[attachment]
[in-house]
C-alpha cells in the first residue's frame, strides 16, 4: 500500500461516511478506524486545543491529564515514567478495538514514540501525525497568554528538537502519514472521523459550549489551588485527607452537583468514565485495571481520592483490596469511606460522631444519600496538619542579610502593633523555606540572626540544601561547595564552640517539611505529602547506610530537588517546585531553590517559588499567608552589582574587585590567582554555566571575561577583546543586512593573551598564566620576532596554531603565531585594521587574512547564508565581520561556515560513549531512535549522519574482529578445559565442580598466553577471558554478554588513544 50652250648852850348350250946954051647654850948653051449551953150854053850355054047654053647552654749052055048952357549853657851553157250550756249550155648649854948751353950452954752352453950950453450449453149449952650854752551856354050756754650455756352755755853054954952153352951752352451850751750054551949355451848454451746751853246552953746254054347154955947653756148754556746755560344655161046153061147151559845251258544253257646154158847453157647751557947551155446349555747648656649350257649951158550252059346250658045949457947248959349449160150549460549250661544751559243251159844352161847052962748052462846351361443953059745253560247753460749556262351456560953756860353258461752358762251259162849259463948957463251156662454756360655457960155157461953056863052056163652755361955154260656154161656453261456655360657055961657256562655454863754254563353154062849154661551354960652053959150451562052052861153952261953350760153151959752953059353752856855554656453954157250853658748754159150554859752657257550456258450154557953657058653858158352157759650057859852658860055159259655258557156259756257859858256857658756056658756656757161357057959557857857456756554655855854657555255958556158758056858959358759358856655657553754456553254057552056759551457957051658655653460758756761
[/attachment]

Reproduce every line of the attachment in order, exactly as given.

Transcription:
[in-house]
C-alpha cells in the first residue's frame, strides 16, 4: 500500500461516511478506524486545543491529564515514567478495538514514540501525525497568554528538537502519514472521523459550549489551588485527607452537583468514565485495571481520592483490596469511606460522631444519600496538619542579610502593633523555606540572626540544601561547595564552640517539611505529602547506610530537588517546585531553590517559588499567608552589582574587585590567582554555566571575561577583546543586512593573551598564566620576532596554531603565531585594521587574512547564508565581520561556515560513549531512535549522519574482529578445559565442580598466553577471558554478554588513544 50652250648852850348350250946954051647654850948653051449551953150854053850355054047654053647552654749052055048952357549853657851553157250550756249550155648649854948751353950452954752352453950950453450449453149449952650854752551856354050756754650455756352755755853054954952153352951752352451850751750054551949355451848454451746751853246552953746254054347154955947653756148754556746755560344655161046153061147151559845251258544253257646154158847453157647751557947551155446349555747648656649350257649951158550252059346250658045949457947248959349449160150549460549250661544751559243251159844352161847052962748052462846351361443953059745253560247753460749556262351456560953756860353258461752358762251259162849259463948957463251156662454756360655457960155157461953056863052056163652755361955154260656154161656453261456655360657055961657256562655454863754254563353154062849154661551354960652053959150451562052052861153952261953350760153151959752953059353752856855554656453954157250853658748754159150554859752657257550456258450154557953657058653858158352157759650057859852658860055159259655258557156259756257859858256857658756056658756656757161357057959557857857456756554655855854657555255958556158758056858959358759358856655657553754456553254057552056759551457957051658655653460758756761